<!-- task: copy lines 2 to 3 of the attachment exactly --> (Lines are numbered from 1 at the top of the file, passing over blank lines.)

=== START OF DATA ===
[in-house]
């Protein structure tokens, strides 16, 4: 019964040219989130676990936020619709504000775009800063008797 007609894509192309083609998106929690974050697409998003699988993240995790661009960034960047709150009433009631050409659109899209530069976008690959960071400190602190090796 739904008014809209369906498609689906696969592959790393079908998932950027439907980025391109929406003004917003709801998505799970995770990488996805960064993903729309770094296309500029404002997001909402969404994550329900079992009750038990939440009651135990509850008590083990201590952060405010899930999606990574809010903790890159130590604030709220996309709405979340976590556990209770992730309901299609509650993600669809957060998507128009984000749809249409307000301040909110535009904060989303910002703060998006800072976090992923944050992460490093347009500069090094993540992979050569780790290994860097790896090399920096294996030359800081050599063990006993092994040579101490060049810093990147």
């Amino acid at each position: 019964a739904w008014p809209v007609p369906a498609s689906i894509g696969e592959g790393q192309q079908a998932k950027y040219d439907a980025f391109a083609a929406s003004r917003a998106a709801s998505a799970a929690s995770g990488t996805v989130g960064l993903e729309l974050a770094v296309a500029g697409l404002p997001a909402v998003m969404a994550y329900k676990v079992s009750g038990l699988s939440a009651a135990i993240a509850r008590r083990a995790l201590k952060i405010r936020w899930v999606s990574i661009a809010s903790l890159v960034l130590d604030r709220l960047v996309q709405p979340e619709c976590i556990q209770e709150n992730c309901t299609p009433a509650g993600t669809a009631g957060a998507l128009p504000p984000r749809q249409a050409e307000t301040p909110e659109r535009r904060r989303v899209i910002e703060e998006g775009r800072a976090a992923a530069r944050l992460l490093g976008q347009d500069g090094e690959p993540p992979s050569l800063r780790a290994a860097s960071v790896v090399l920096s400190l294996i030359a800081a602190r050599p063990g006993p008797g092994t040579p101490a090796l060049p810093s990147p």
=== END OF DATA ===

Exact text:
């Protein structure tokens, strides 16, 4: 019964040219989130676990936020619709504000775009800063008797 007609894509192309083609998106929690974050697409998003699988993240995790661009960034960047709150009433009631050409659109899209530069976008690959960071400190602190090796 739904008014809209369906498609689906696969592959790393079908998932950027439907980025391109929406003004917003709801998505799970995770990488996805960064993903729309770094296309500029404002997001909402969404994550329900079992009750038990939440009651135990509850008590083990201590952060405010899930999606990574809010903790890159130590604030709220996309709405979340976590556990209770992730309901299609509650993600669809957060998507128009984000749809249409307000301040909110535009904060989303910002703060998006800072976090992923944050992460490093347009500069090094993540992979050569780790290994860097790896090399920096294996030359800081050599063990006993092994040579101490060049810093990147």
């Amino acid at each position: 019964a739904w008014p809209v007609p369906a498609s689906i894509g696969e592959g790393q192309q079908a998932k950027y040219d439907a980025f391109a083609a929406s003004r917003a998106a709801s998505a799970a929690s995770g990488t996805v989130g960064l993903e729309l974050a770094v296309a500029g697409l404002p997001a909402v998003m969404a994550y329900k676990v079992s009750g038990l699988s939440a009651a135990i993240a509850r008590r083990a995790l201590k952060i405010r936020w899930v999606s990574i661009a809010s903790l890159v960034l130590d604030r709220l960047v996309q709405p979340e619709c976590i556990q209770e709150n992730c309901t299609p009433a509650g993600t669809a009631g957060a998507l128009p504000p984000r749809q249409a050409e307000t301040p909110e659109r535009r904060r989303v899209i910002e703060e998006g775009r800072a976090a992923a530069r944050l992460l490093g976008q347009d500069g090094e690959p993540p992979s050569l800063r780790a290994a860097s960071v790896v090399l920096s400190l294996i030359a800081a602190r050599p063990g006993p008797g092994t040579p101490a090796l060049p810093s990147p």